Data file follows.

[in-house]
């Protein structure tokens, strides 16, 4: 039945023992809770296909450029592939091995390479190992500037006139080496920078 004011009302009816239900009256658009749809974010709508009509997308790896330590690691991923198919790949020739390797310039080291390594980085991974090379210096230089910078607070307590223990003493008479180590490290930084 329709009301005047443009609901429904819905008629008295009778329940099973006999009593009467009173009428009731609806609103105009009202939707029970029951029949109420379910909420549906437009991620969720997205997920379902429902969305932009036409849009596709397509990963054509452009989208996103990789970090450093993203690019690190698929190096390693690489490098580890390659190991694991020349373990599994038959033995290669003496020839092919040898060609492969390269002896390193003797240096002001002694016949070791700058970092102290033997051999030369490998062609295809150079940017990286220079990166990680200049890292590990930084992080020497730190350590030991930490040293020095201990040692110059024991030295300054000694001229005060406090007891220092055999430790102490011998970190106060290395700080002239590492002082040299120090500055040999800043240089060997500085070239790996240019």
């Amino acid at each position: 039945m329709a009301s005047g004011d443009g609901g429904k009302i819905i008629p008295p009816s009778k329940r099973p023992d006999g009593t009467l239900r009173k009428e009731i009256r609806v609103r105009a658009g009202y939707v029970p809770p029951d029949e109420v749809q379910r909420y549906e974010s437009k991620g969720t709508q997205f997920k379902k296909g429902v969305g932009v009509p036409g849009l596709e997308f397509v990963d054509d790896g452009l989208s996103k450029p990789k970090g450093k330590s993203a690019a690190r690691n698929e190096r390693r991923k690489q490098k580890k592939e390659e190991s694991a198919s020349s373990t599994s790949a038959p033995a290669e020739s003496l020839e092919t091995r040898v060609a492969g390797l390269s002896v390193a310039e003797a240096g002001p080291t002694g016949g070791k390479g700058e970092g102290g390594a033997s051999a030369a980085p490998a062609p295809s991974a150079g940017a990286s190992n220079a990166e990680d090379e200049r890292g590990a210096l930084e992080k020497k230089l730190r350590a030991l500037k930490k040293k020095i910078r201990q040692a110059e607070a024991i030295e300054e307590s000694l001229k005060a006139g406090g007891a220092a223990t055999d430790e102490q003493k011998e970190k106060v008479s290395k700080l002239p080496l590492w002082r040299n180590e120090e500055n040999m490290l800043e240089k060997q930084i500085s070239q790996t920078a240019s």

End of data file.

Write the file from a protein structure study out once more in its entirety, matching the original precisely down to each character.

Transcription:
[in-house]
């Protein structure tokens, strides 16, 4: 039945023992809770296909450029592939091995390479190992500037006139080496920078 004011009302009816239900009256658009749809974010709508009509997308790896330590690691991923198919790949020739390797310039080291390594980085991974090379210096230089910078607070307590223990003493008479180590490290930084 329709009301005047443009609901429904819905008629008295009778329940099973006999009593009467009173009428009731609806609103105009009202939707029970029951029949109420379910909420549906437009991620969720997205997920379902429902969305932009036409849009596709397509990963054509452009989208996103990789970090450093993203690019690190698929190096390693690489490098580890390659190991694991020349373990599994038959033995290669003496020839092919040898060609492969390269002896390193003797240096002001002694016949070791700058970092102290033997051999030369490998062609295809150079940017990286220079990166990680200049890292590990930084992080020497730190350590030991930490040293020095201990040692110059024991030295300054000694001229005060406090007891220092055999430790102490011998970190106060290395700080002239590492002082040299120090500055040999800043240089060997500085070239790996240019």
């Amino acid at each position: 039945m329709a009301s005047g004011d443009g609901g429904k009302i819905i008629p008295p009816s009778k329940r099973p023992d006999g009593t009467l239900r009173k009428e009731i009256r609806v609103r105009a658009g009202y939707v029970p809770p029951d029949e109420v749809q379910r909420y549906e974010s437009k991620g969720t709508q997205f997920k379902k296909g429902v969305g932009v009509p036409g849009l596709e997308f397509v990963d054509d790896g452009l989208s996103k450029p990789k970090g450093k330590s993203a690019a690190r690691n698929e190096r390693r991923k690489q490098k580890k592939e390659e190991s694991a198919s020349s373990t599994s790949a038959p033995a290669e020739s003496l020839e092919t091995r040898v060609a492969g390797l390269s002896v390193a310039e003797a240096g002001p080291t002694g016949g070791k390479g700058e970092g102290g390594a033997s051999a030369a980085p490998a062609p295809s991974a150079g940017a990286s190992n220079a990166e990680d090379e200049r890292g590990a210096l930084e992080k020497k230089l730190r350590a030991l500037k930490k040293k020095i910078r201990q040692a110059e607070a024991i030295e300054e307590s000694l001229k005060a006139g406090g007891a220092a223990t055999d430790e102490q003493k011998e970190k106060v008479s290395k700080l002239p080496l590492w002082r040299n180590e120090e500055n040999m490290l800043e240089k060997q930084i500085s070239q790996t920078a240019s």